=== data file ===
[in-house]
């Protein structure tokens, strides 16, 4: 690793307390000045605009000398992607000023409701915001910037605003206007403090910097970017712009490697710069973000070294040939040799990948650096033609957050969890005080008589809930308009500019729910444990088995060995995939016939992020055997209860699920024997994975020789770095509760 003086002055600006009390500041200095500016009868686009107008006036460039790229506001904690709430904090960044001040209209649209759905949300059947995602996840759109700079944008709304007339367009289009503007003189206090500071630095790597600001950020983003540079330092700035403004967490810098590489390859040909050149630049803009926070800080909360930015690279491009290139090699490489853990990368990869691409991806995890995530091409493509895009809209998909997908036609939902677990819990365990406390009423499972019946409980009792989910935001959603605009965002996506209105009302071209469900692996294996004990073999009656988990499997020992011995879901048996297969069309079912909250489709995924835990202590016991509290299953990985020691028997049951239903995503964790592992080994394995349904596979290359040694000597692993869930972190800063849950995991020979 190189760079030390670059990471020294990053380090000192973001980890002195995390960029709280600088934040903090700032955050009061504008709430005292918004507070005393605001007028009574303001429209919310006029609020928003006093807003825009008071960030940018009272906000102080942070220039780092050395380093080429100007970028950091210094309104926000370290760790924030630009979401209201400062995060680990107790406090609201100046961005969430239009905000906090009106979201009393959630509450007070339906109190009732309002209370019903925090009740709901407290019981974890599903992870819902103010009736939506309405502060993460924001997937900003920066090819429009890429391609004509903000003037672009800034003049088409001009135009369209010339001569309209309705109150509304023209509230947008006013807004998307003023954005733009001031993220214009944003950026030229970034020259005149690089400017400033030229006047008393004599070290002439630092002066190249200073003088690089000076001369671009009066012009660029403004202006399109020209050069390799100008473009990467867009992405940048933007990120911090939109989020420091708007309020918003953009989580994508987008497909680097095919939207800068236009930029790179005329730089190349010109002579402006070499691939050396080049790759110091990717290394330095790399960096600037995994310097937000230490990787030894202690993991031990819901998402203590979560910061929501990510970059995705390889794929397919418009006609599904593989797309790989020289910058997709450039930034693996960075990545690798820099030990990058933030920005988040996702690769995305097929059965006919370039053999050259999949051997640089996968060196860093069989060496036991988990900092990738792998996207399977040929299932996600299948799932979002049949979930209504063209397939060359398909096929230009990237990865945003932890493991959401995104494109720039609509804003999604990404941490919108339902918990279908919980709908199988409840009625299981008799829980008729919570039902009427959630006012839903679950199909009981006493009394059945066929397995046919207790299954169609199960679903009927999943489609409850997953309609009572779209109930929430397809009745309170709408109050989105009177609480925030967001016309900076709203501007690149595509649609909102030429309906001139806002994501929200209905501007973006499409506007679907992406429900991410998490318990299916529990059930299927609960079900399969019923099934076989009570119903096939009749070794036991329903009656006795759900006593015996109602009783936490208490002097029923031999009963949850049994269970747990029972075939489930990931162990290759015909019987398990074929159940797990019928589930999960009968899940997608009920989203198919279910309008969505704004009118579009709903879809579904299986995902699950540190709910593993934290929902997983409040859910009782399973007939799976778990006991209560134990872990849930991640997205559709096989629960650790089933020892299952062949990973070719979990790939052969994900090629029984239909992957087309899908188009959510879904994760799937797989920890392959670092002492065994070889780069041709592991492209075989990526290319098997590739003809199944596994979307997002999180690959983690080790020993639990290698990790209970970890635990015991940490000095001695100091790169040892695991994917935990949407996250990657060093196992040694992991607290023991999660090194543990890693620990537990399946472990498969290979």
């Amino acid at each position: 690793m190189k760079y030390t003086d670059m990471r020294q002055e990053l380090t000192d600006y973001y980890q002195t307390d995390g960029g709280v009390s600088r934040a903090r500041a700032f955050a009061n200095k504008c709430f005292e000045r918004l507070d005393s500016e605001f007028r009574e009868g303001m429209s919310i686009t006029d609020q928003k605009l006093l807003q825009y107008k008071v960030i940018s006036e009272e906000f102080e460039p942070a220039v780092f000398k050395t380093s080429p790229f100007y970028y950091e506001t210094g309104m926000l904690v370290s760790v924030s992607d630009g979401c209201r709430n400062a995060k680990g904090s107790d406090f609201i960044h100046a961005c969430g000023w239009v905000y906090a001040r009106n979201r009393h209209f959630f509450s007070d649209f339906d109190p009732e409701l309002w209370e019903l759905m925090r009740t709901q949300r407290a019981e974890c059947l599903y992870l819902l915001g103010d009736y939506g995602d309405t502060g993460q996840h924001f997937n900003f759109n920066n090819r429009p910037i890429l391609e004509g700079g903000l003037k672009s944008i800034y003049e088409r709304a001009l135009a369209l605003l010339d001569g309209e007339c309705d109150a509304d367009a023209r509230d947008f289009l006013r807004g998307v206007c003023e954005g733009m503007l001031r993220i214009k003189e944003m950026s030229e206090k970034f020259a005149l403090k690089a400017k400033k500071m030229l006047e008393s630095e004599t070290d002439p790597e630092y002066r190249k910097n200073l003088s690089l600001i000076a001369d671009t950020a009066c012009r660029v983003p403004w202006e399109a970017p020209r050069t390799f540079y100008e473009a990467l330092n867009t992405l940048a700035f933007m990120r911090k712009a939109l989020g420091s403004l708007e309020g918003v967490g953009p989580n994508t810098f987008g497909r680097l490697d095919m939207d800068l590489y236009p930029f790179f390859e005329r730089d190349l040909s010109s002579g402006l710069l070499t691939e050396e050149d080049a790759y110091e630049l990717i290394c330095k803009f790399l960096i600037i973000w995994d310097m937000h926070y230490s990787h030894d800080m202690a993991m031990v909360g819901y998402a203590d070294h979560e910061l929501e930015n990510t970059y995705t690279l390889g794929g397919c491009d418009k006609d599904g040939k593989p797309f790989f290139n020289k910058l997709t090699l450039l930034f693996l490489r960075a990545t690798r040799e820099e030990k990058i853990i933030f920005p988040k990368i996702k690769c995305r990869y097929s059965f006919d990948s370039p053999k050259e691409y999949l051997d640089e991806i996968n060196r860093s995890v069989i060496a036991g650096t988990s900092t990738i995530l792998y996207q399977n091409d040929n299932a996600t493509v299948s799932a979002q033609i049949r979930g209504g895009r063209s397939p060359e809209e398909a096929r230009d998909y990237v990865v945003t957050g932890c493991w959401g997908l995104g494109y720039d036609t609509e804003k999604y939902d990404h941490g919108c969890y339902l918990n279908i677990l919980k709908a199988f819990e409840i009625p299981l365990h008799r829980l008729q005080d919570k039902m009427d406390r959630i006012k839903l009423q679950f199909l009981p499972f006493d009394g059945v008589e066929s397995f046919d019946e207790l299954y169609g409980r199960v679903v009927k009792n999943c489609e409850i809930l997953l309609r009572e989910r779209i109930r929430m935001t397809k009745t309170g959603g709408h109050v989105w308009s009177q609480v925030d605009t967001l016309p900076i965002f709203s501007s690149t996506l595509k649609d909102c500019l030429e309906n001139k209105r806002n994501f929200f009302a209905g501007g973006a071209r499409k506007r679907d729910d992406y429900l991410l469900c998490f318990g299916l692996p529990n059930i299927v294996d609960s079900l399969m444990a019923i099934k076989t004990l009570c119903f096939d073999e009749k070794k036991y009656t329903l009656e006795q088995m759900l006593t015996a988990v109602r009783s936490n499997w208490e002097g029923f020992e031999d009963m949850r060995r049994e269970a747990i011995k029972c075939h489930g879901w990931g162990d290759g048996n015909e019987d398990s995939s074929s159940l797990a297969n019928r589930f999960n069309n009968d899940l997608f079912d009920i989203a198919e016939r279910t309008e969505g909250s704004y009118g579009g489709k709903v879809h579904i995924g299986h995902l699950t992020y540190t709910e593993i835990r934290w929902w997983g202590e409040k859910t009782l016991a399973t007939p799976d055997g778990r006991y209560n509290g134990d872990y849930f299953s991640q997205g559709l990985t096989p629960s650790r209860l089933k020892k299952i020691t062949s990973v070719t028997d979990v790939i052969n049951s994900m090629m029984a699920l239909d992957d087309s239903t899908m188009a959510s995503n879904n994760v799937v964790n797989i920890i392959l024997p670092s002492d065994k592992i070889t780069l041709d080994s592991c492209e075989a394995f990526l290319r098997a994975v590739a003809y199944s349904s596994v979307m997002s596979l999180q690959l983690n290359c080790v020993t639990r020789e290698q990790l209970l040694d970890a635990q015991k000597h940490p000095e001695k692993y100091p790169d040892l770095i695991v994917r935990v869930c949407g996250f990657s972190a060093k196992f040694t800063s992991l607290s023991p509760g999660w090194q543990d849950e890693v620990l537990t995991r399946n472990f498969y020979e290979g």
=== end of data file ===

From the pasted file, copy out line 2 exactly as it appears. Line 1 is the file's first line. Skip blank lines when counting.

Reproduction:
């Protein structure tokens, strides 16, 4: 690793307390000045605009000398992607000023409701915001910037605003206007403090910097970017712009490697710069973000070294040939040799990948650096033609957050969890005080008589809930308009500019729910444990088995060995995939016939992020055997209860699920024997994975020789770095509760 003086002055600006009390500041200095500016009868686009107008006036460039790229506001904690709430904090960044001040209209649209759905949300059947995602996840759109700079944008709304007339367009289009503007003189206090500071630095790597600001950020983003540079330092700035403004967490810098590489390859040909050149630049803009926070800080909360930015690279491009290139090699490489853990990368990869691409991806995890995530091409493509895009809209998909997908036609939902677990819990365990406390009423499972019946409980009792989910935001959603605009965002996506209105009302071209469900692996294996004990073999009656988990499997020992011995879901048996297969069309079912909250489709995924835990202590016991509290299953990985020691028997049951239903995503964790592992080994394995349904596979290359040694000597692993869930972190800063849950995991020979 190189760079030390670059990471020294990053380090000192973001980890002195995390960029709280600088934040903090700032955050009061504008709430005292918004507070005393605001007028009574303001429209919310006029609020928003006093807003825009008071960030940018009272906000102080942070220039780092050395380093080429100007970028950091210094309104926000370290760790924030630009979401209201400062995060680990107790406090609201100046961005969430239009905000906090009106979201009393959630509450007070339906109190009732309002209370019903925090009740709901407290019981974890599903992870819902103010009736939506309405502060993460924001997937900003920066090819429009890429391609004509903000003037672009800034003049088409001009135009369209010339001569309209309705109150509304023209509230947008006013807004998307003023954005733009001031993220214009944003950026030229970034020259005149690089400017400033030229006047008393004599070290002439630092002066190249200073003088690089000076001369671009009066012009660029403004202006399109020209050069390799100008473009990467867009992405940048933007990120911090939109989020420091708007309020918003953009989580994508987008497909680097095919939207800068236009930029790179005329730089190349010109002579402006070499691939050396080049790759110091990717290394330095790399960096600037995994310097937000230490990787030894202690993991031990819901998402203590979560910061929501990510970059995705390889794929397919418009006609599904593989797309790989020289910058997709450039930034693996960075990545690798820099030990990058933030920005988040996702690769995305097929059965006919370039053999050259999949051997640089996968060196860093069989060496036991988990900092990738792998996207399977040929299932996600299948799932979002049949979930209504063209397939060359398909096929230009990237990865945003932890493991959401995104494109720039609509804003999604990404941490919108339902918990279908919980709908199988409840009625299981008799829980008729919570039902009427959630006012839903679950199909009981006493009394059945066929397995046919207790299954169609199960679903009927999943489609409850997953309609009572779209109930929430397809009745309170709408109050989105009177609480925030967001016309900076709203501007690149595509649609909102030429309906001139806002994501929200209905501007973006499409506007679907992406429900991410998490318990299916529990059930299927609960079900399969019923099934076989009570119903096939009749070794036991329903009656006795759900006593015996109602009783936490208490002097029923031999009963949850049994269970747990029972075939489930990931162990290759015909019987398990074929159940797990019928589930999960009968899940997608009920989203198919279910309008969505704004009118579009709903879809579904299986995902699950540190709910593993934290929902997983409040859910009782399973007939799976778990006991209560134990872990849930991640997205559709096989629960650790089933020892299952062949990973070719979990790939052969994900090629029984239909992957087309899908188009959510879904994760799937797989920890392959670092002492065994070889780069041709592991492209075989990526290319098997590739003809199944596994979307997002999180690959983690080790020993639990290698990790209970970890635990015991940490000095001695100091790169040892695991994917935990949407996250990657060093196992040694992991607290023991999660090194543990890693620990537990399946472990498969290979």